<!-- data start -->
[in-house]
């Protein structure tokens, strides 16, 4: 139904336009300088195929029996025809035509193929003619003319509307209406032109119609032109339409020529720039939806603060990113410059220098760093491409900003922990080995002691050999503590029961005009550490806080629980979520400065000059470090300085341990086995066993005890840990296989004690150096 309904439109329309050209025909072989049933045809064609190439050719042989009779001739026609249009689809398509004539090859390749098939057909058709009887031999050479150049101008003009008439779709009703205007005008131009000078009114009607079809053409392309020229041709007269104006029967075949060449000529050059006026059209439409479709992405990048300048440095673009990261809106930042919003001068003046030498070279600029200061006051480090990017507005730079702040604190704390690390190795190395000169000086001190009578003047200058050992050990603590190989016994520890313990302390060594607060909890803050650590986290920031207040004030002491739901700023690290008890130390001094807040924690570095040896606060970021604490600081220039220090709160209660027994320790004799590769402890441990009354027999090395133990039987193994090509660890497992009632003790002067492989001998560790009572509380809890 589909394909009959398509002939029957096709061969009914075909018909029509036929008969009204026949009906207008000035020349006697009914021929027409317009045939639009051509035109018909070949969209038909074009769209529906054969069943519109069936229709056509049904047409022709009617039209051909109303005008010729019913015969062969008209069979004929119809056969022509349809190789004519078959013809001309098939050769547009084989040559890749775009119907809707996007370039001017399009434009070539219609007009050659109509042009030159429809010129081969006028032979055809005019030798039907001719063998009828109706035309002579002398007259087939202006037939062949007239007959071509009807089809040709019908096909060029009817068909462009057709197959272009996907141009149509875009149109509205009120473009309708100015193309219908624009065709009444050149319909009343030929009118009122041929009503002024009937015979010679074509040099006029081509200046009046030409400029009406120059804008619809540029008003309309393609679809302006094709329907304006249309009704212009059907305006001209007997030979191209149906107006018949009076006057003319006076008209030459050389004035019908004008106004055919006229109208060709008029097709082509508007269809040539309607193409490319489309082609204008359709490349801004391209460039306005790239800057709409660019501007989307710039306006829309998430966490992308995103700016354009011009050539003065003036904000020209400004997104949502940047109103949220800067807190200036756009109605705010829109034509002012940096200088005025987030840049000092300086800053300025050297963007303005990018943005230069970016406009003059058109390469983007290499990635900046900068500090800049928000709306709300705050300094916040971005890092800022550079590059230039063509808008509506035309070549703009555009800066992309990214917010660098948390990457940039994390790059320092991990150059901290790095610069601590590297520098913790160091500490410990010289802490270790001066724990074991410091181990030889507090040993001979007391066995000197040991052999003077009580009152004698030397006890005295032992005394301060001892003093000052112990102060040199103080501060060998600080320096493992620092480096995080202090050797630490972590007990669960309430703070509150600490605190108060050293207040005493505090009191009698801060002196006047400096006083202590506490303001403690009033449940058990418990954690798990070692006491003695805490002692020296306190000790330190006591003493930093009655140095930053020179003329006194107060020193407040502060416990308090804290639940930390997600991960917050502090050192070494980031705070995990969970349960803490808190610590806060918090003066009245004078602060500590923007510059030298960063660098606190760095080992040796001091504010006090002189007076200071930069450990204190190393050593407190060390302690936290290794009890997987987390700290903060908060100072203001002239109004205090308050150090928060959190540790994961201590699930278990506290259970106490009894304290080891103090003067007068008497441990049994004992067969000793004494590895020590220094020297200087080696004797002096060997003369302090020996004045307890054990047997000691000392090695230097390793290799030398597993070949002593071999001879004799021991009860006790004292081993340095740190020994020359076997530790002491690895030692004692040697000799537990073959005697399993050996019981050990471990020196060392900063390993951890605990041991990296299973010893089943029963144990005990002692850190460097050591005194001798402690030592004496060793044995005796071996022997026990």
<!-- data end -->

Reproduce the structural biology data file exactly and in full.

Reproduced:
[in-house]
């Protein structure tokens, strides 16, 4: 139904336009300088195929029996025809035509193929003619003319509307209406032109119609032109339409020529720039939806603060990113410059220098760093491409900003922990080995002691050999503590029961005009550490806080629980979520400065000059470090300085341990086995066993005890840990296989004690150096 309904439109329309050209025909072989049933045809064609190439050719042989009779001739026609249009689809398509004539090859390749098939057909058709009887031999050479150049101008003009008439779709009703205007005008131009000078009114009607079809053409392309020229041709007269104006029967075949060449000529050059006026059209439409479709992405990048300048440095673009990261809106930042919003001068003046030498070279600029200061006051480090990017507005730079702040604190704390690390190795190395000169000086001190009578003047200058050992050990603590190989016994520890313990302390060594607060909890803050650590986290920031207040004030002491739901700023690290008890130390001094807040924690570095040896606060970021604490600081220039220090709160209660027994320790004799590769402890441990009354027999090395133990039987193994090509660890497992009632003790002067492989001998560790009572509380809890 589909394909009959398509002939029957096709061969009914075909018909029509036929008969009204026949009906207008000035020349006697009914021929027409317009045939639009051509035109018909070949969209038909074009769209529906054969069943519109069936229709056509049904047409022709009617039209051909109303005008010729019913015969062969008209069979004929119809056969022509349809190789004519078959013809001309098939050769547009084989040559890749775009119907809707996007370039001017399009434009070539219609007009050659109509042009030159429809010129081969006028032979055809005019030798039907001719063998009828109706035309002579002398007259087939202006037939062949007239007959071509009807089809040709019908096909060029009817068909462009057709197959272009996907141009149509875009149109509205009120473009309708100015193309219908624009065709009444050149319909009343030929009118009122041929009503002024009937015979010679074509040099006029081509200046009046030409400029009406120059804008619809540029008003309309393609679809302006094709329907304006249309009704212009059907305006001209007997030979191209149906107006018949009076006057003319006076008209030459050389004035019908004008106004055919006229109208060709008029097709082509508007269809040539309607193409490319489309082609204008359709490349801004391209460039306005790239800057709409660019501007989307710039306006829309998430966490992308995103700016354009011009050539003065003036904000020209400004997104949502940047109103949220800067807190200036756009109605705010829109034509002012940096200088005025987030840049000092300086800053300025050297963007303005990018943005230069970016406009003059058109390469983007290499990635900046900068500090800049928000709306709300705050300094916040971005890092800022550079590059230039063509808008509506035309070549703009555009800066992309990214917010660098948390990457940039994390790059320092991990150059901290790095610069601590590297520098913790160091500490410990010289802490270790001066724990074991410091181990030889507090040993001979007391066995000197040991052999003077009580009152004698030397006890005295032992005394301060001892003093000052112990102060040199103080501060060998600080320096493992620092480096995080202090050797630490972590007990669960309430703070509150600490605190108060050293207040005493505090009191009698801060002196006047400096006083202590506490303001403690009033449940058990418990954690798990070692006491003695805490002692020296306190000790330190006591003493930093009655140095930053020179003329006194107060020193407040502060416990308090804290639940930390997600991960917050502090050192070494980031705070995990969970349960803490808190610590806060918090003066009245004078602060500590923007510059030298960063660098606190760095080992040796001091504010006090002189007076200071930069450990204190190393050593407190060390302690936290290794009890997987987390700290903060908060100072203001002239109004205090308050150090928060959190540790994961201590699930278990506290259970106490009894304290080891103090003067007068008497441990049994004992067969000793004494590895020590220094020297200087080696004797002096060997003369302090020996004045307890054990047997000691000392090695230097390793290799030398597993070949002593071999001879004799021991009860006790004292081993340095740190020994020359076997530790002491690895030692004692040697000799537990073959005697399993050996019981050990471990020196060392900063390993951890605990041991990296299973010893089943029963144990005990002692850190460097050591005194001798402690030592004496060793044995005796071996022997026990």